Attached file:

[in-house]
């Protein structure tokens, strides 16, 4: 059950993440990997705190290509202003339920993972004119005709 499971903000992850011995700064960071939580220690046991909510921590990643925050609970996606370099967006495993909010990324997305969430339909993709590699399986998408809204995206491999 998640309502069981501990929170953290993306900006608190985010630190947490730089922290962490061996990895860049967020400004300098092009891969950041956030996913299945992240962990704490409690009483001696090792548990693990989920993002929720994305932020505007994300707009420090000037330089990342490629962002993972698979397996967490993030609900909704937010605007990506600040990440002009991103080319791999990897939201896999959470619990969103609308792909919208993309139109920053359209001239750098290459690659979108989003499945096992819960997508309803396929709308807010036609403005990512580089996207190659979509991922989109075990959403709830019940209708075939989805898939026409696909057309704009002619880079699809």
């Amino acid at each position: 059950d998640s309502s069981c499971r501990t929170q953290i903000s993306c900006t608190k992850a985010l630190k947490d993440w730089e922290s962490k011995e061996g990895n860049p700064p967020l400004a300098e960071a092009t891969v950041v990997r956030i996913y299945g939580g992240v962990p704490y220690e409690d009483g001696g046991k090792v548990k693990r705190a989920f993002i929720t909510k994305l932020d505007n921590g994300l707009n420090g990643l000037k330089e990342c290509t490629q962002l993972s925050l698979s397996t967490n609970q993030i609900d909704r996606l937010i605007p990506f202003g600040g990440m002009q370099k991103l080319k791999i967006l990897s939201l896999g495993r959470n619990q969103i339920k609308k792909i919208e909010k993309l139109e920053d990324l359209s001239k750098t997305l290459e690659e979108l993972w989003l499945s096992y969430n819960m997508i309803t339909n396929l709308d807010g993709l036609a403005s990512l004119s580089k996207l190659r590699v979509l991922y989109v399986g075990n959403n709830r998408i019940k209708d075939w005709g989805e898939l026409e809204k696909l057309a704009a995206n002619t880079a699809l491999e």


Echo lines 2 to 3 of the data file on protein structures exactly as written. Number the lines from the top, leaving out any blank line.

């Protein structure tokens, strides 16, 4: 059950993440990997705190290509202003339920993972004119005709 499971903000992850011995700064960071939580220690046991909510921590990643925050609970996606370099967006495993909010990324997305969430339909993709590699399986998408809204995206491999 998640309502069981501990929170953290993306900006608190985010630190947490730089922290962490061996990895860049967020400004300098092009891969950041956030996913299945992240962990704490409690009483001696090792548990693990989920993002929720994305932020505007994300707009420090000037330089990342490629962002993972698979397996967490993030609900909704937010605007990506600040990440002009991103080319791999990897939201896999959470619990969103609308792909919208993309139109920053359209001239750098290459690659979108989003499945096992819960997508309803396929709308807010036609403005990512580089996207190659979509991922989109075990959403709830019940209708075939989805898939026409696909057309704009002619880079699809």
């Amino acid at each position: 059950d998640s309502s069981c499971r501990t929170q953290i903000s993306c900006t608190k992850a985010l630190k947490d993440w730089e922290s962490k011995e061996g990895n860049p700064p967020l400004a300098e960071a092009t891969v950041v990997r956030i996913y299945g939580g992240v962990p704490y220690e409690d009483g001696g046991k090792v548990k693990r705190a989920f993002i929720t909510k994305l932020d505007n921590g994300l707009n420090g990643l000037k330089e990342c290509t490629q962002l993972s925050l698979s397996t967490n609970q993030i609900d909704r996606l937010i605007p990506f202003g600040g990440m002009q370099k991103l080319k791999i967006l990897s939201l896999g495993r959470n619990q969103i339920k609308k792909i919208e909010k993309l139109e920053d990324l359209s001239k750098t997305l290459e690659e979108l993972w989003l499945s096992y969430n819960m997508i309803t339909n396929l709308d807010g993709l036609a403005s990512l004119s580089k996207l190659r590699v979509l991922y989109v399986g075990n959403n709830r998408i019940k209708d075939w005709g989805e898939l026409e809204k696909l057309a704009a995206n002619t880079a699809l491999e």